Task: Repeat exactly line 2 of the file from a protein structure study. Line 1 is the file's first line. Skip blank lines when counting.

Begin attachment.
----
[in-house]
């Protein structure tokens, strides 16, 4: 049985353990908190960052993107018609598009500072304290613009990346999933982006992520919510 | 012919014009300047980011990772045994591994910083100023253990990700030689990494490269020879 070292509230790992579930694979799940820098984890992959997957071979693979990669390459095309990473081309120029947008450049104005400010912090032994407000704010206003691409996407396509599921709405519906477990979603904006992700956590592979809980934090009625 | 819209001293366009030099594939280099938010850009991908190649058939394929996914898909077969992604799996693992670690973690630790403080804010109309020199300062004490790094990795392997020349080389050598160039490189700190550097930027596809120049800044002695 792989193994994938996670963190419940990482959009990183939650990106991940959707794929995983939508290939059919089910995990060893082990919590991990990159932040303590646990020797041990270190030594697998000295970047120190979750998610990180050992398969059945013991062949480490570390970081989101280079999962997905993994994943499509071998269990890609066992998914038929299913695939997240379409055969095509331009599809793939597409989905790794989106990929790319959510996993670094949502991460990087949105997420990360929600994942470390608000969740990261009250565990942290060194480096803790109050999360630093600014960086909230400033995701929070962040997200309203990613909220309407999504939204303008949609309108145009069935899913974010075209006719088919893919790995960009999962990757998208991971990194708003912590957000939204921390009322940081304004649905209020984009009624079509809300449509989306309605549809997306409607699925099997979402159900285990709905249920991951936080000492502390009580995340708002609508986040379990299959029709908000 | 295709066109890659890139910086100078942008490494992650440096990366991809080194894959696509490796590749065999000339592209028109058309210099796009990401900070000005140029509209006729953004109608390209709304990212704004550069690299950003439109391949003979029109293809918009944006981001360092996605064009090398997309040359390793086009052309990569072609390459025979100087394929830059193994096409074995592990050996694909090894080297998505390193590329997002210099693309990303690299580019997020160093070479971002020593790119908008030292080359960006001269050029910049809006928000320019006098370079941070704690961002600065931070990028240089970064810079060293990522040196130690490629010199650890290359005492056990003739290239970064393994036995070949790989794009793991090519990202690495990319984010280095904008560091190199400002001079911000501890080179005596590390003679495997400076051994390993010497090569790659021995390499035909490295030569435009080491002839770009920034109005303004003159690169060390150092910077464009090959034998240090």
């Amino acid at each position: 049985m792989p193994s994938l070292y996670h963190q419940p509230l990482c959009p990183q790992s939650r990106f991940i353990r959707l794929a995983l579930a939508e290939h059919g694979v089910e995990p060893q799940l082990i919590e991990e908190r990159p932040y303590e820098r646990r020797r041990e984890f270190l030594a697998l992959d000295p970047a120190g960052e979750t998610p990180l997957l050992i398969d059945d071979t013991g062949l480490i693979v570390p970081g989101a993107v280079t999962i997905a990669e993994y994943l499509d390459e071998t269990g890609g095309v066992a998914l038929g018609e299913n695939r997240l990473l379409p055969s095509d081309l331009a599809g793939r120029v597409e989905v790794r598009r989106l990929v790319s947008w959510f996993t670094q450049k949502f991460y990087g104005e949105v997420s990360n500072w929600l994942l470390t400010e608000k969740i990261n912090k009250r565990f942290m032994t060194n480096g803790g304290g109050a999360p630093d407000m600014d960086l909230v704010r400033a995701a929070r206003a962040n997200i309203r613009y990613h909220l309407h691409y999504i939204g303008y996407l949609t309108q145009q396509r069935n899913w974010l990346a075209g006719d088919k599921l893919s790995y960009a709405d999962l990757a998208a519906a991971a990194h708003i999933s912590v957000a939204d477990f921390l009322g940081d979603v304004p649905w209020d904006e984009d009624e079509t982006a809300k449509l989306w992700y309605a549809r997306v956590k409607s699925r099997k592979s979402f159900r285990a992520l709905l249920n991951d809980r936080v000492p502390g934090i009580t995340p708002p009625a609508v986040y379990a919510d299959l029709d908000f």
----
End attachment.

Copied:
């Protein structure tokens, strides 16, 4: 049985353990908190960052993107018609598009500072304290613009990346999933982006992520919510 | 012919014009300047980011990772045994591994910083100023253990990700030689990494490269020879 070292509230790992579930694979799940820098984890992959997957071979693979990669390459095309990473081309120029947008450049104005400010912090032994407000704010206003691409996407396509599921709405519906477990979603904006992700956590592979809980934090009625 | 819209001293366009030099594939280099938010850009991908190649058939394929996914898909077969992604799996693992670690973690630790403080804010109309020199300062004490790094990795392997020349080389050598160039490189700190550097930027596809120049800044002695 792989193994994938996670963190419940990482959009990183939650990106991940959707794929995983939508290939059919089910995990060893082990919590991990990159932040303590646990020797041990270190030594697998000295970047120190979750998610990180050992398969059945013991062949480490570390970081989101280079999962997905993994994943499509071998269990890609066992998914038929299913695939997240379409055969095509331009599809793939597409989905790794989106990929790319959510996993670094949502991460990087949105997420990360929600994942470390608000969740990261009250565990942290060194480096803790109050999360630093600014960086909230400033995701929070962040997200309203990613909220309407999504939204303008949609309108145009069935899913974010075209006719088919893919790995960009999962990757998208991971990194708003912590957000939204921390009322940081304004649905209020984009009624079509809300449509989306309605549809997306409607699925099997979402159900285990709905249920991951936080000492502390009580995340708002609508986040379990299959029709908000 | 295709066109890659890139910086100078942008490494992650440096990366991809080194894959696509490796590749065999000339592209028109058309210099796009990401900070000005140029509209006729953004109608390209709304990212704004550069690299950003439109391949003979029109293809918009944006981001360092996605064009090398997309040359390793086009052309990569072609390459025979100087394929830059193994096409074995592990050996694909090894080297998505390193590329997002210099693309990303690299580019997020160093070479971002020593790119908008030292080359960006001269050029910049809006928000320019006098370079941070704690961002600065931070990028240089970064810079060293990522040196130690490629010199650890290359005492056990003739290239970064393994036995070949790989794009793991090519990202690495990319984010280095904008560091190199400002001079911000501890080179005596590390003679495997400076051994390993010497090569790659021995390499035909490295030569435009080491002839770009920034109005303004003159690169060390150092910077464009090959034998240090």